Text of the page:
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Dec 1, 2015 9:18 AM
(1126 views)

So, I have a large dataset of assay data covering 42 different elements. The concentrations and ratios of each assay vary with both the amount of each mineral and each mineral's (variable) chemistry. I am trying to predict one of these elements by variations in the rest of the elements. My gut says that only a few of them really have any influence and that it is likely ratios of some elements relative to ratios of other elements will be the key to my problem. I have already done the brain dead scatterplot matrices to see if there are any obvious linear regressions that I can pull from the data. Some very weak ones are there but are still largely shotgun patterns to which I apply wishful thinking.

So, what I am looking for is simply a recommendation on what kind of statistical analysis you would recommend to at minimum identify a pared down list of which elements have the greatest influence. From there I can work with random ratios. I am guessing that I will somehow have to do some sort of multidimensional multivariate analysis like MDA, cluster, or principal component type analysis? Any recommendations you could provide would be most helpful.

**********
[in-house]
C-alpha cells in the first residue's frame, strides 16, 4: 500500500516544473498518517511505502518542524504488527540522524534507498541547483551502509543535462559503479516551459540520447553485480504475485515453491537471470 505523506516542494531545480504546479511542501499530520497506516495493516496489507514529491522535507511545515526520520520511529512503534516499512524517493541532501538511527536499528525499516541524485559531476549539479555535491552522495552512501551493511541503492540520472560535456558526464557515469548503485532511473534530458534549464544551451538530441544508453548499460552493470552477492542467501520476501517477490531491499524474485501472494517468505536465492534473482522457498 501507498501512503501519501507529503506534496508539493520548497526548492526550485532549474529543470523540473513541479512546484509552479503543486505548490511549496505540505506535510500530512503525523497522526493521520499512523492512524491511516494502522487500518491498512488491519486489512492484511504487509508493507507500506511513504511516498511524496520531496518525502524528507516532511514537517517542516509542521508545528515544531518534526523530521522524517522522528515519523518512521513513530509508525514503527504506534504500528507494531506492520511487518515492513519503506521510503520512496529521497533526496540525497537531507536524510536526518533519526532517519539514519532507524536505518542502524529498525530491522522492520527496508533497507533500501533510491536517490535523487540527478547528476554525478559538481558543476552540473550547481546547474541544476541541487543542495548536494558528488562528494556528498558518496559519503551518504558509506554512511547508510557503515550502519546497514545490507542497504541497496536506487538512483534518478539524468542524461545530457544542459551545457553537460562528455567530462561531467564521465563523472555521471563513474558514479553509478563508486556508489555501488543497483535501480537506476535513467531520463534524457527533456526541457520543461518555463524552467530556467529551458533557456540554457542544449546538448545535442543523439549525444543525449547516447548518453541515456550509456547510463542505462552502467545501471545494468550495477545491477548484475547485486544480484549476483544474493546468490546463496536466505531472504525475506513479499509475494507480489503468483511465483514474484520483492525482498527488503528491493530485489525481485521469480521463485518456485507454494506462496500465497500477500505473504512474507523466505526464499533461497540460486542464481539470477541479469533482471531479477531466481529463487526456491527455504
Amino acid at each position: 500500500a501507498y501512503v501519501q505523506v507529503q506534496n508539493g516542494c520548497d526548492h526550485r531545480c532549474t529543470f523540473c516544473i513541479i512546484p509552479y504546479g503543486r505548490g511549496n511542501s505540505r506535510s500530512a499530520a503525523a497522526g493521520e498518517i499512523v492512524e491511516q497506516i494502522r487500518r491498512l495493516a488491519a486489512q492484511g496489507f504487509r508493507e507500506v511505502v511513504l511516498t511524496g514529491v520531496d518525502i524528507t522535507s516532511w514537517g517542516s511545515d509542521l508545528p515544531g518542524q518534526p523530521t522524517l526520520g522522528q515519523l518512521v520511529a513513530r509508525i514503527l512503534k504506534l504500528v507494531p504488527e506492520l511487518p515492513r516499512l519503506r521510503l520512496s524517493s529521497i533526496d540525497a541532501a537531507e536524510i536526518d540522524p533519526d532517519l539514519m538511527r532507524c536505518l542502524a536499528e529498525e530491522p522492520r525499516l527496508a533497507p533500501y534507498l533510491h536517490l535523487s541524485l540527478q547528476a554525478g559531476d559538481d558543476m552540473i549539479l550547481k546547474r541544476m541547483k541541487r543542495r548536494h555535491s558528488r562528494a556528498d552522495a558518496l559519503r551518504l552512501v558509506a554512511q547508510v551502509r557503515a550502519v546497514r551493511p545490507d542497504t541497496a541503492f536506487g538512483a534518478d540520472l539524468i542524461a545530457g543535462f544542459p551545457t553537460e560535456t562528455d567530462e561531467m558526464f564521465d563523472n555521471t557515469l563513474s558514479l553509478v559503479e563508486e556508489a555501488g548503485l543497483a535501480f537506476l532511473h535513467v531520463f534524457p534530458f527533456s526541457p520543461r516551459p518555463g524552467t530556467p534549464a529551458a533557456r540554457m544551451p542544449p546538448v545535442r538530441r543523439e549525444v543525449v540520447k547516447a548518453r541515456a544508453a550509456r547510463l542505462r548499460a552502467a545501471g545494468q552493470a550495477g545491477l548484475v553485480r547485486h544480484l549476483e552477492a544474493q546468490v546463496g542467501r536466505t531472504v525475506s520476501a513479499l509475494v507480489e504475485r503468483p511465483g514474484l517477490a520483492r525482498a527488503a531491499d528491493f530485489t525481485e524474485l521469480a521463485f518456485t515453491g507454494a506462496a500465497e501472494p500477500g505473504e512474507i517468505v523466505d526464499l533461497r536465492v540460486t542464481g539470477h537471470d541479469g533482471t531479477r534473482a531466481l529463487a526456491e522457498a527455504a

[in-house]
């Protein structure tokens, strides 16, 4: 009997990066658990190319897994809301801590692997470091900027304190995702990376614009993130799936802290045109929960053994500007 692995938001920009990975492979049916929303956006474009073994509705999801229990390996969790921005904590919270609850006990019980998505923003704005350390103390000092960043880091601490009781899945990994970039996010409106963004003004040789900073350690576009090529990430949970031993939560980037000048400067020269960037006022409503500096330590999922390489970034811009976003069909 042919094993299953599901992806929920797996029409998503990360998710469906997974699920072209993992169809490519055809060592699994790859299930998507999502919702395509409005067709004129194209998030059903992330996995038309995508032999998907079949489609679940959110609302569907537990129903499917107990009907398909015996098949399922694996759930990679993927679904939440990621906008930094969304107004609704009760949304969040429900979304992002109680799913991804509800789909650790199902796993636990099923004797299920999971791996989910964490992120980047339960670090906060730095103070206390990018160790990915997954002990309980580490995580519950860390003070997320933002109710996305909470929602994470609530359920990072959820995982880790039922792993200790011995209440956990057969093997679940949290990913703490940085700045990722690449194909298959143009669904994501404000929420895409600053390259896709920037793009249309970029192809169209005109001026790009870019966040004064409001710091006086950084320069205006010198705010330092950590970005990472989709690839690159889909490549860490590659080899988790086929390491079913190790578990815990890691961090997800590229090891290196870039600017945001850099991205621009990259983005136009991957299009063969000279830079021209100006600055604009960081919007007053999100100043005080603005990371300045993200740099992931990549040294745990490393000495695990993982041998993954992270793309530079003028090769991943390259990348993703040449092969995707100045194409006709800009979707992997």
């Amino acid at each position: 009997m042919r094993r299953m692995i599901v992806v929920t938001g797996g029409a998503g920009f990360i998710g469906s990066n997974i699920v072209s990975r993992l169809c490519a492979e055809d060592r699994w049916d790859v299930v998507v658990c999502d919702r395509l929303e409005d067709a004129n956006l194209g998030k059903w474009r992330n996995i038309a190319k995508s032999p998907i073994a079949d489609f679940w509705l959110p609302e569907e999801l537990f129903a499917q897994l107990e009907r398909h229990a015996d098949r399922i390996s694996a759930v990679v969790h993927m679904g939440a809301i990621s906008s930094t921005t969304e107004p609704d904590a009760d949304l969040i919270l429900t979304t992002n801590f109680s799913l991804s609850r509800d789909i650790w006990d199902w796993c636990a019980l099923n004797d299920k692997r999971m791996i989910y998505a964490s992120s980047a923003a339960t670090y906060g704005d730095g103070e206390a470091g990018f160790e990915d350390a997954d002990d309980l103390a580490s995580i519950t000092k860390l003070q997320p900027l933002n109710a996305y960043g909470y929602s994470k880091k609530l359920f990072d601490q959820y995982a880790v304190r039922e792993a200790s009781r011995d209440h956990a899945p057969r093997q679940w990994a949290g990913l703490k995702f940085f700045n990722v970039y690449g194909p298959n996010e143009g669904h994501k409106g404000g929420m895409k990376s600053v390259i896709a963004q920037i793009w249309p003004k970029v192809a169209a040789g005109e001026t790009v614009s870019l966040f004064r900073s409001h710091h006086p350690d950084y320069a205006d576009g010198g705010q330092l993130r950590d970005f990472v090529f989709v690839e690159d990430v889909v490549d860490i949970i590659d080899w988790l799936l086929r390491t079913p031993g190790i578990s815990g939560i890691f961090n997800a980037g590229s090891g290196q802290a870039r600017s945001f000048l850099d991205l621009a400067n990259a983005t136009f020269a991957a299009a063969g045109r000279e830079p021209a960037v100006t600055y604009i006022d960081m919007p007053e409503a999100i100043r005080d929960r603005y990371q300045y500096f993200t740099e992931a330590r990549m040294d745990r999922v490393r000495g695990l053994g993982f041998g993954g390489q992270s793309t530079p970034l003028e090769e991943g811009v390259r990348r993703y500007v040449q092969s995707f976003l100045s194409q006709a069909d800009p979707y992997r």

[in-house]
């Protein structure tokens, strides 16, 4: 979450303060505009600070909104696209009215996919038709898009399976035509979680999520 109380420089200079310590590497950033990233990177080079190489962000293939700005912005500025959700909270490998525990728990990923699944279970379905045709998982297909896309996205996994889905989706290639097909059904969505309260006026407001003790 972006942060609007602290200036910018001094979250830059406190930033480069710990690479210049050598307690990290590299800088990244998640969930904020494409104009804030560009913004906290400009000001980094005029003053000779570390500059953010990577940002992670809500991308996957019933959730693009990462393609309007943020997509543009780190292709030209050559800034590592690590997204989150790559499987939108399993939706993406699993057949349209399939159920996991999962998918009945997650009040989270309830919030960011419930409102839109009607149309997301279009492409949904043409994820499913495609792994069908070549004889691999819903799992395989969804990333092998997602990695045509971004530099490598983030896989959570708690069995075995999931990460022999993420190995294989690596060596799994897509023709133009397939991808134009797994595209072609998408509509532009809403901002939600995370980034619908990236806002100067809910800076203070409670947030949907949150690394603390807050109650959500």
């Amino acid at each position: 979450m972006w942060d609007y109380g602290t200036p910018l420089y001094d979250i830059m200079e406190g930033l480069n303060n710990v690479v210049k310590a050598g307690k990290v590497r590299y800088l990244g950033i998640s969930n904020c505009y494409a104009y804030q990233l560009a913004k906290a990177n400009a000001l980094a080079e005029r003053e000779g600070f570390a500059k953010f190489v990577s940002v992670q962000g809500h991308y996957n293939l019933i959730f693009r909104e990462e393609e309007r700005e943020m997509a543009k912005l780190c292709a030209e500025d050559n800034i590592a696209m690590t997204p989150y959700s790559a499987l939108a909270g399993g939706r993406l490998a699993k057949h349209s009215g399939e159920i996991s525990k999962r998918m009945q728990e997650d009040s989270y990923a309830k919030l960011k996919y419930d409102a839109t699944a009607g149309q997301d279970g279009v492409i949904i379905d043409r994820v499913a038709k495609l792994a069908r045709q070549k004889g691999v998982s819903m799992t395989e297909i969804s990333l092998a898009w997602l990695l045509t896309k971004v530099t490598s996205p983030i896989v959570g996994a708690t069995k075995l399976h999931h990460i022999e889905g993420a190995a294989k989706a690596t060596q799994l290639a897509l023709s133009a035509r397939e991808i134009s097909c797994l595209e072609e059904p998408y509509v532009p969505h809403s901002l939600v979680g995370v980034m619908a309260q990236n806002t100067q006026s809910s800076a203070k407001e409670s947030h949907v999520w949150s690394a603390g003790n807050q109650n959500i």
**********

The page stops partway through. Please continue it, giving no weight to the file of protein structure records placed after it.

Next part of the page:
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Dec 1, 2015 12:01 PM
(1031 views)

I think you are on the right track with your thinking so far. Three other thoughts:

1. If you are running JMP Pro, I would definitely look at the Generalized Regression platform and the penalized regression methods of Ridge, Lasso and Elastic Net. These methods are very effective at variable identification and model selection.

2. Or try partial least squares too. Can be effective at variable identification, dimensionality reduction, and model selection. The PLS deployment in JMP Pro is much richer than the PLS deployment in JMP for things like model specification, cross validation, etc.

Both platforms have the usual profilers, simulators, etc. that many find useful for both evaluating a model and actually using it.

3. Also, again if you have JMP Pro, don't forget about the Model Comparison platform. Many find that a useful 'one stop shopping hub' for simultaneously evaluating multiple models.